Published on 12, July, 2020
I’m just wondering if a person could have good theory of mind in the abstract but poor application of it.
Neither my partner or my teenage daughter have an autism diagnosis, but I think they both have autistic traits.I am considering whether or not my daughter should be assessed for ASD but one sticking point in my mind is theory of mind. I think she has a natural, good and nuanced understanding of the perspectives, emotions, intents etc of other people. But she often doesn’t behave as if she does.
My partner likewise. There’s one example of something he did recently that illustrates what I’m asking. He likes to match his wine to what we’re eating and on this occasion, we were having red wine. My sister was visiting so I reminded him that we should have some white wine too as this is her preference. I told him 3 times over 24 hours to get used to the idea. He looked alarmed and said that it wouldn’t match and that we didn’t have any white in. He wasn’t comfortable with me going to get any white wine either. I explained that it wasn’t about it being a match: she’s a guest and we should get in what she would like. Also red wine gives her headaches. He couldn’t get his head round it and kept repeating what he’d previously said. But if he’d been asked about this situation, rather than actually being part of it, he would have given the perfect answer. He would have had a good and quick understanding of what would have been correct to do in this situation.
So could it be said that he has an impairment in theory of mind because he cannot demonstrate he has it in his behaviour, or could there be another explanation for his behaviour e.g. anxiety getting in the way of judgement?
I’d be very interested in any views or to be directed to some relevant reading. Thanks.
aurora70 said:I think she has a natural, good and nuanced understanding of the perspectives, emotions, intents etc of other people
Most autistic people do.
I'm looking forward to the day when 'theory of…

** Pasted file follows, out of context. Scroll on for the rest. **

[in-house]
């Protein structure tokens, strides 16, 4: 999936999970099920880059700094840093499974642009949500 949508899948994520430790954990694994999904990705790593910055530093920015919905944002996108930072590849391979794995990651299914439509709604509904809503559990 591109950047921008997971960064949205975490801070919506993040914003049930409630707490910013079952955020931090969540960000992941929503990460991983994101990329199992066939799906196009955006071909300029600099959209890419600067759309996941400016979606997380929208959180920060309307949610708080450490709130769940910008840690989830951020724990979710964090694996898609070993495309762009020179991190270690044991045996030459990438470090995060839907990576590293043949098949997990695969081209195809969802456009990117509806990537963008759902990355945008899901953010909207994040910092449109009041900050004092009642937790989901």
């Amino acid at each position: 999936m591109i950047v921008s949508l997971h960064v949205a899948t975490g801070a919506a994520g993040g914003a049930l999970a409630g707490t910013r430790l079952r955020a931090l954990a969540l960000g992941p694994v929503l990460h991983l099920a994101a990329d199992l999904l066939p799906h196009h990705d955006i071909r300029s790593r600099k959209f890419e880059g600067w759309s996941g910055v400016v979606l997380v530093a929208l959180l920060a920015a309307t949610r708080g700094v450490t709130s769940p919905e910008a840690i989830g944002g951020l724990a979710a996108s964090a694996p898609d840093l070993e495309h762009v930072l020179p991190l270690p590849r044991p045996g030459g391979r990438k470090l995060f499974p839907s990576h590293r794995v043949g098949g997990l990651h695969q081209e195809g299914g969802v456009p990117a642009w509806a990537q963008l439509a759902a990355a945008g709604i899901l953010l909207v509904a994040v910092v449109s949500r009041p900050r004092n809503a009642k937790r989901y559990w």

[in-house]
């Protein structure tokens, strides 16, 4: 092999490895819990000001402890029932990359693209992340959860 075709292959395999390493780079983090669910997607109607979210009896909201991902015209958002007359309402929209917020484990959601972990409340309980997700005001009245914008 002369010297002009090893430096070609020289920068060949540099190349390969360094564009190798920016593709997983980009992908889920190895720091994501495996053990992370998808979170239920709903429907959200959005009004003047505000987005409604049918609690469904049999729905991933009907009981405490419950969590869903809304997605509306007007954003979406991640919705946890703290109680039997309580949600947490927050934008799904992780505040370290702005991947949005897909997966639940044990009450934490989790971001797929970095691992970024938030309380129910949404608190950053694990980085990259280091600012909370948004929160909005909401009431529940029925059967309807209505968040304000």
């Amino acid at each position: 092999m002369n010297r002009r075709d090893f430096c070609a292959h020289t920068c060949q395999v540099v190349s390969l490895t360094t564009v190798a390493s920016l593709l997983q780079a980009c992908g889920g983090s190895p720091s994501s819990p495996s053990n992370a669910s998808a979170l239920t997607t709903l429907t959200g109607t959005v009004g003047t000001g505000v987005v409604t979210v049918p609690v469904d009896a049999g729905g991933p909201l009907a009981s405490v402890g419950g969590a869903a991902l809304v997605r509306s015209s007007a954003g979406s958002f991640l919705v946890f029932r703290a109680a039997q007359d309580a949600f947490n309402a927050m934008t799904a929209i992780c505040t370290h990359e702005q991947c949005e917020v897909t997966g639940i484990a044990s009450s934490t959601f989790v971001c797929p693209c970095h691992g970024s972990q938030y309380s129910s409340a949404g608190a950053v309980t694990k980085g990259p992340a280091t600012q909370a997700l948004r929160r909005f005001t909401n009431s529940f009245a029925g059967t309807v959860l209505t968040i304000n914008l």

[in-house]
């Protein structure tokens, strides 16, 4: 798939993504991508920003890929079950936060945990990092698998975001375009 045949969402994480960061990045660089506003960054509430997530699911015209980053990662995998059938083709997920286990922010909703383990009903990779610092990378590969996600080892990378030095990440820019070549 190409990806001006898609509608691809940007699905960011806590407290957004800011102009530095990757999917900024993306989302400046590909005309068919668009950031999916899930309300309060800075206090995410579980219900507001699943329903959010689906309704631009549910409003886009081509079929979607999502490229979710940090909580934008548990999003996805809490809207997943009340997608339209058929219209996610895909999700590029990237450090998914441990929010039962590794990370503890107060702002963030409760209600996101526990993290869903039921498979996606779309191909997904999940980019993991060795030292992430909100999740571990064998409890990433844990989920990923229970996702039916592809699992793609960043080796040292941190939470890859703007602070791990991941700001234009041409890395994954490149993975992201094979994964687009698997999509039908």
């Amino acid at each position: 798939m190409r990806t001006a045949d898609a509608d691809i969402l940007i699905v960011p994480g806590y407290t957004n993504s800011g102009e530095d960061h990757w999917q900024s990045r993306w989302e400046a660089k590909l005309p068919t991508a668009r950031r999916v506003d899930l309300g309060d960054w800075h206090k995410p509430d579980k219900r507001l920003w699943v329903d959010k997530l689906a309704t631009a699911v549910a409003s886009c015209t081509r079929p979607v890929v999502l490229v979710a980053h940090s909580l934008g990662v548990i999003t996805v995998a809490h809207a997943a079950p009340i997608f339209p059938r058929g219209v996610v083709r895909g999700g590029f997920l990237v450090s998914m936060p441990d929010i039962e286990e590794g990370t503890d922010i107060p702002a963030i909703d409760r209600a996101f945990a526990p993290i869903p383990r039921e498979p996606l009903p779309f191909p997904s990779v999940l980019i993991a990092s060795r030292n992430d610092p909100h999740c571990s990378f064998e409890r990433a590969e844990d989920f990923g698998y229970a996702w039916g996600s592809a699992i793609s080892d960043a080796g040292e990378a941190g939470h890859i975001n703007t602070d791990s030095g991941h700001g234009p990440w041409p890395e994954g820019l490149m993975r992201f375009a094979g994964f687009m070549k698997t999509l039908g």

I'm looking forward to the day when 'theory of mind' is removed from the descriptors. As your questions illustrate, a lack of understanding and respect of other people's points of views and actions is a human trait, it is not an autistic 'deficit'.
I'd like to know why your sister's feelings are more important to you than your husband and why you and your sister couldn't adapt your behaviour in order to avoid causing your husband frustration and upset?
I think you’re being a little unfair. What would be the appropriate way to behave in your view?
If I knew my sister's behaviour caused my husband distress I'd have spoken to her in the first instance to see if she were happy to change her behaviour, so that we could have all had a good time. I'd prefer to avoid my husband being put upon if the situation could be avoided.
It doesn't sound to me as though he was being put upon but I take your point. However, I don't suppose that her sister can any more help being given headaches by red wine than her husband can help feeling distressed by the fact that the wine doesn't match. Neurotypical people have their own needs too that are not secondary to ours and the OP was struggling to balance these conflicting needs. I can be very controlling as part, I feel, of my autism. It is something I have worked on for the benefit of my NT partner, friends and family as they have worked simultaneously on developing a better understanding of autism and how it affects me. It's a give and take process of bridging the neurological chasm between us for the benefit of everyone.
TBC said:It doesn't sound to me as though he was being put upon but I take your point
The OP clearly states that her behaviour made her husband feel uncomfortable.
TBC said:Neurotypical people have their own needs too that are not secondary to ours
That's true and works vice versa. In this situation, it comes across as though the wife was controlling and she had the expectation that the husband's needs came 2nd and 3rd to what she wanted, as well as her perceived expectations of what her sister wanted.This was without any discussion with the sister to find out if she'd be ok to not have white wine with her meal in order to ensure everyone felt ok. Not having white wine doesn't mean the sister has to drink red and feel unwell. If the issue is about drinking a certain wine with the meal the sister and husband may have been happy for her to have an alternative such as water.
I believe that the husband and his needs should have an equal footing to others within the family.
If the husband is autistic, he may have already bent considerably in order to accommodate his wife's desire to host a group gathering and the wine may have been the final straw.